Poll Shows Bush's Ratings Weathering Business Scandals

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Poll Shows Bush's Ratings Weathering Business Scandals

By Richard Morin and Claudia Deane
Washington Post Staff Writers
Wednesday, July 17, 2002; Page A01

The recent barrage of congressional and media criticism directed at President Bush for his handling of the widening corporate financial scandal has failed to damage his popularity, according to a Washington Post-ABC News poll.

The survey found that Bush's job approval rating stands at 72 percent, virtually unchanged from a month ago. An equally large proportion of people still view the president as honest and trustworthy, despite recent news accounts that he benefited as a business executive from some of the same practices he now publicly criticizes.

Still, Bush faces a public that is deeply angered by corporate wrongdoing and broadly skeptical of the way he has handled the crisis so far -- doubts that could eat into his overall popularity if the scandal continues to grow.

Only about half of the public -- 49 percent -- currently approves of the way Bush has dealt with the crisis in corporate America. Forty-three percent disapprove.

An overwhelming majority supported Bush's proposals to increase penalties for financial fraud and create a business corruption task force. But more than half -- 54 percent -- said these measures were "not tough enough" -- a view shared by most Democrats and political independents, but also by four in 10 Republicans. Another 38 percent said the president's recommendations were "about right."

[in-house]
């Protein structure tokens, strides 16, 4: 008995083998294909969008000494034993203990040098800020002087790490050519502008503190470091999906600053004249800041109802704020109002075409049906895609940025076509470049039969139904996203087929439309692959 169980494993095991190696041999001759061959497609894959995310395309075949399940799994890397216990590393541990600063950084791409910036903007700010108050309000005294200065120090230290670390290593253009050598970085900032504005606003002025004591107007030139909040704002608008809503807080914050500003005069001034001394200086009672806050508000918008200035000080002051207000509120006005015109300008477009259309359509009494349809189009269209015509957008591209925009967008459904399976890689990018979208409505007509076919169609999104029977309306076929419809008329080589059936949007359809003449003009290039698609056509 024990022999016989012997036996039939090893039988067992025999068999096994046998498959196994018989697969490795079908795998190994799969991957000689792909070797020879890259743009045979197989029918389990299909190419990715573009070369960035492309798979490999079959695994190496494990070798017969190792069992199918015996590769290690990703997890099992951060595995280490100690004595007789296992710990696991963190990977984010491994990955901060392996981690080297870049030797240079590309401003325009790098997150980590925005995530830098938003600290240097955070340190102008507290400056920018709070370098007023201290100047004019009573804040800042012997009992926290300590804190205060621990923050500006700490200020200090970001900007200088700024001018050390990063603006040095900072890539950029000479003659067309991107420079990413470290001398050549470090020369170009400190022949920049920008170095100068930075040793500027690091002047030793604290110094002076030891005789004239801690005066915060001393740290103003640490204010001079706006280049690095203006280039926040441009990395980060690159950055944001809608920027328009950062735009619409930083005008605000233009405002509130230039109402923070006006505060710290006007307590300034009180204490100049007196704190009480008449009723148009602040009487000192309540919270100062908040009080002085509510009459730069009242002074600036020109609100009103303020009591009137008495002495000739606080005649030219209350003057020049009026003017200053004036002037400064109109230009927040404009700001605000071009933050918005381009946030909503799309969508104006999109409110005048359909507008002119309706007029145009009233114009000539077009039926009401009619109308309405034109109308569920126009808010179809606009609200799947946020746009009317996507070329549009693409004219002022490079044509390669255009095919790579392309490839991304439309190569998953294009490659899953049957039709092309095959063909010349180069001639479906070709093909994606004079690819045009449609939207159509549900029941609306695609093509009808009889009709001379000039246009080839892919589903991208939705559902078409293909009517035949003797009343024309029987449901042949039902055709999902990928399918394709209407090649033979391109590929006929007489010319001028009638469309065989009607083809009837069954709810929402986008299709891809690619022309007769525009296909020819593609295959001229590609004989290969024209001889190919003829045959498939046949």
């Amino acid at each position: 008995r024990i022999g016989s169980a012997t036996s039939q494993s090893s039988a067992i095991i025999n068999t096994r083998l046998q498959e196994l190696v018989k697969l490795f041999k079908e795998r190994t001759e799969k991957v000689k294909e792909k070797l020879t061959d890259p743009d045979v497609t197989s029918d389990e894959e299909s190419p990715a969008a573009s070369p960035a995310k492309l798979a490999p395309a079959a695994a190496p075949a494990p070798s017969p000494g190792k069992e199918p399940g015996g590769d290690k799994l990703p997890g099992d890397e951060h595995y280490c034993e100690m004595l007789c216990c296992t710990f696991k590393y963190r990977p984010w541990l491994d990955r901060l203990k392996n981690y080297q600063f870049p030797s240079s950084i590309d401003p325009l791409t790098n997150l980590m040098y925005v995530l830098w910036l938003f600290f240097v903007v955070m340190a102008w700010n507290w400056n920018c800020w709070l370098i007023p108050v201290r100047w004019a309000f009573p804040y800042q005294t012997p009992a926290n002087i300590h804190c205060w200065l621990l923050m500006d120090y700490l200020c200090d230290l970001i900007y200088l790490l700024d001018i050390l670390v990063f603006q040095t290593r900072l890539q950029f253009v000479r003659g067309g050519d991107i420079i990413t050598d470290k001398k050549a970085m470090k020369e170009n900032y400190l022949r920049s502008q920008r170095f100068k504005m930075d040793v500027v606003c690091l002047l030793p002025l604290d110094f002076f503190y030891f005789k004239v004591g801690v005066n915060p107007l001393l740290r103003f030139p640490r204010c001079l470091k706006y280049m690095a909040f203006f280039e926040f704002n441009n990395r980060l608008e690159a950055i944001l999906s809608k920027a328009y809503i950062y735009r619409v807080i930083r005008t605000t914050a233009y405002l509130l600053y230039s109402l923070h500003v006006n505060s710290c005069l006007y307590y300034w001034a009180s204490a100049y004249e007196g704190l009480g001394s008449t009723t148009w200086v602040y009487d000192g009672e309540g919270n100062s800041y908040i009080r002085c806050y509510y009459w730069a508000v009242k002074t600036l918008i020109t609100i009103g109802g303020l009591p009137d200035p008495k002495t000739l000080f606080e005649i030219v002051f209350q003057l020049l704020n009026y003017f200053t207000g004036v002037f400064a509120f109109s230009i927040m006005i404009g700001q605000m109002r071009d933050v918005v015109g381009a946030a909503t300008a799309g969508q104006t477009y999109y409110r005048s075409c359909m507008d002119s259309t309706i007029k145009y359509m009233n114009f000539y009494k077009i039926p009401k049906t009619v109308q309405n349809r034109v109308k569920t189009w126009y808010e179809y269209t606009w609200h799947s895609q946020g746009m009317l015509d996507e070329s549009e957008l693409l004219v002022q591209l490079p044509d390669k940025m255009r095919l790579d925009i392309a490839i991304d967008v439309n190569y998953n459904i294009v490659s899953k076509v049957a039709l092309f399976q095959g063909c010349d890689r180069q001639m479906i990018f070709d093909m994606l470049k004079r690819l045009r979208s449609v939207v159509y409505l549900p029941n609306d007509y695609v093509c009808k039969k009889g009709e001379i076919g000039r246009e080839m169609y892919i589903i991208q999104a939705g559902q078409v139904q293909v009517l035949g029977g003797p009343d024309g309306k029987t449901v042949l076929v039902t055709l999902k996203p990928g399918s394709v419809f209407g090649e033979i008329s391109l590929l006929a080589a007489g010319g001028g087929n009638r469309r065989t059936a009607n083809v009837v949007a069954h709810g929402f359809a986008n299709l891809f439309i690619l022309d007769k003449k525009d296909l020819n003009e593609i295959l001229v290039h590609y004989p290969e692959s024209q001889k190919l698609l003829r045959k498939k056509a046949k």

The survey comes as the issue of corporate responsibility has moved to the top of the political agenda in Washington. Bush has delivered two major speeches detailing his plans to investigate and punish executives who lie about the financial condition of their companies, and both houses of Congress, sensing growing public outrage over the scandals, have passed legislation that goes significantly beyond the president's initial proposals.

The poll suggests that neither political party has gained an edge on the issue, though Democrats sense that Republicans are increasingly vulnerable as the fall election season approaches.

A total of 1,512 randomly selected adults were interviewed July 11-15 for this survey. Margin of sampling error for the overall results is plus or minus three percentage points.